Careers expert Matthew Turner advises an architect wanting to return to the profession in a part-time, salaried role
I want to return to a salaried three-day-a-week role now my kids are bigger, both for myself and financially for our family. I used to be a project architect, but for the past six years, since I had children, I have not been in paid employment. I had built up pretty good experience as a project architect, but I don’t feel like returning to job-running; it is too all-consuming and I really can’t do a full-time job on part-time hours. I could go back to the last place I worked, though equally I wouldn’t mind moving on. But such jobs aren’t advertised.
There are more and more practices out there that are recognising that offering flexibility can be a great way to hire, and retain loyal staff. However, it remains true that balancing a fulfilling career and a fulfilling family life is one of the hardest work issues to manage, made even harder in our profession, which is notoriously poor on employee conditions, and work-life balance.
While people with children under 16 have the legal right to request part-time work, this doesn’t help a returnee like you, and the fact remains that many employers are extremely nervous of part timers. You are being admirably flexible in that you don’t necessarily want to return to exactly what you did before, so I think there are lots of interesting roles you can carve out.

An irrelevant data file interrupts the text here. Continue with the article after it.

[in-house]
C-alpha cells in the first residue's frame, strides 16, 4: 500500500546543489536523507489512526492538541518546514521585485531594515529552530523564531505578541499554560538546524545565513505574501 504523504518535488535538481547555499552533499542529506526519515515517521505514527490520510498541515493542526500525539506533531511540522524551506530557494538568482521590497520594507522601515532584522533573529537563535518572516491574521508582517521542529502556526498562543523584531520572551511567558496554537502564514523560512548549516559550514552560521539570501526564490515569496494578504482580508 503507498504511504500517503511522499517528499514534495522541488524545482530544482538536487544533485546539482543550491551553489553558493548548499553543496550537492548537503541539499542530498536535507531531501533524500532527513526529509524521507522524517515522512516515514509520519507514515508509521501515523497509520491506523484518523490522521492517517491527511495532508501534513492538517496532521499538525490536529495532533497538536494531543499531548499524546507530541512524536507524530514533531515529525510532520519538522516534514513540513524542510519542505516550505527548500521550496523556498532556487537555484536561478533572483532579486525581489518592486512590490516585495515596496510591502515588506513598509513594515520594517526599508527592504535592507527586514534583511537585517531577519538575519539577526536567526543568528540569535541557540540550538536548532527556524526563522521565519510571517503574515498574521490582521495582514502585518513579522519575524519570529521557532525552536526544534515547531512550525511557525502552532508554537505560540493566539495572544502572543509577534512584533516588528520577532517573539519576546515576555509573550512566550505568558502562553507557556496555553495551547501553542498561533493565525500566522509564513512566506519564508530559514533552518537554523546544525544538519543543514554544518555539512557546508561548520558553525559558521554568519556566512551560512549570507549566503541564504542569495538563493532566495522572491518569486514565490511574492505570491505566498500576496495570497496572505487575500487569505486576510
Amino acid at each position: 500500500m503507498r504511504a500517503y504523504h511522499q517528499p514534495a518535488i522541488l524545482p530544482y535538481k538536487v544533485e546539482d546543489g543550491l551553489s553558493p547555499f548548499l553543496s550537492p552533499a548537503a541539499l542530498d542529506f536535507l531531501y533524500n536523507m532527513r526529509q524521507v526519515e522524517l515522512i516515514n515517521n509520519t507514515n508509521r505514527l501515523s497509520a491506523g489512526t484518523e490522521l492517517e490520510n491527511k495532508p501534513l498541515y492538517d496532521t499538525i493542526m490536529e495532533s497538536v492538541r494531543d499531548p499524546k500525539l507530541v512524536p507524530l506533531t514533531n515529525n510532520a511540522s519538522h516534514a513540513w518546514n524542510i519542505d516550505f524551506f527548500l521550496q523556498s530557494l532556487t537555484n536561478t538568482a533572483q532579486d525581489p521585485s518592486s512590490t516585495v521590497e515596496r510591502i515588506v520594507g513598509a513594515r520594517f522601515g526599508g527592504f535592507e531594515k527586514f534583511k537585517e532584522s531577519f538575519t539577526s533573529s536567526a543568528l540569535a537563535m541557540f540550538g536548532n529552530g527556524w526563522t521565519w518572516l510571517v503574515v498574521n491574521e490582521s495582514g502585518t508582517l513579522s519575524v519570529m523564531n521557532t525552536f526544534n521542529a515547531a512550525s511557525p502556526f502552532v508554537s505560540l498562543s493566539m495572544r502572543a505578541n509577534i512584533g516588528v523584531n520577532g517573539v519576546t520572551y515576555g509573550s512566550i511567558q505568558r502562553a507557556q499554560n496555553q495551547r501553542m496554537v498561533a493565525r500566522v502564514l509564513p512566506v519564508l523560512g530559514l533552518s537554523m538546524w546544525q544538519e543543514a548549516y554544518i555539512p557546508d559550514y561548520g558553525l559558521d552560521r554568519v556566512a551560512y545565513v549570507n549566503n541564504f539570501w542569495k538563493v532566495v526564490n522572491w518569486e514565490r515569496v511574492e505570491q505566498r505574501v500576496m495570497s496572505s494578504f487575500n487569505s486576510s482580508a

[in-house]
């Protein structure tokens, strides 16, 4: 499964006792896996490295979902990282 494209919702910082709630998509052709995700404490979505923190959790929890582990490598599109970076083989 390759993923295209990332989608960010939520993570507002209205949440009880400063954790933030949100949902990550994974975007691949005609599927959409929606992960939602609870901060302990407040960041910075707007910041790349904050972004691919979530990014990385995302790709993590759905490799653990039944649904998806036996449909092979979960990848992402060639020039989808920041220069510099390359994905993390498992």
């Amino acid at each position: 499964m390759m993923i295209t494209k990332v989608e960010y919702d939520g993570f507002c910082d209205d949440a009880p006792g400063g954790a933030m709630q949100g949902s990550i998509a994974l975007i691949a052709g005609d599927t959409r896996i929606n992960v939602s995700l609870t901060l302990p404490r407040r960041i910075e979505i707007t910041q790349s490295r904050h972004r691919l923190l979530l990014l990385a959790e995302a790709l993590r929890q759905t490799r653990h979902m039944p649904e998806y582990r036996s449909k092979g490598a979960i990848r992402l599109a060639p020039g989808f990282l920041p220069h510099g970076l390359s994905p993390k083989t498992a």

Some options are completely compatible with flexible working. For example, I know of someone in your position who is in charge of quality control and co-ordination in a busy office, meaning she checks and marks up the offices’ drawings for others to carry out the changes.
This is one moment in your career when using your network is vital
Some may balk at this work, but for her it is especially suitable as she has a keen attention to detail and is naturally thorough. Being organised with how she makes comments, she can work flexibly and work from home 50 per cent of the time, which really suits her childcare requirements. She also likes the fact that her bosses respect her track record and experience, and give her a degree of autonomy.
So when embarking on a conversation about what you would be good for, identify and concentrate on your standout skills and competencies, and put as much effort into understanding and answering your potential employer’s needs. Communication is important, so showing you are willing to think from the employer’s perspective rather than only your own will give you more of a chance.
You are right to think that the kind of role you would be suited to is not going to be advertised. This is one moment in your career when using your network is vital. I would suggest the most effective way is to make it known to everyone (including past colleagues you worked well with) that you are on the look out, and that you are flexible.
AJ coach Matthew Turner is an architect and careers consultant who runs the Building on Architecture consultancy. To contact him with your questions, tweet @TheAJcoach or email him in confidence at firstname.lastname@example.org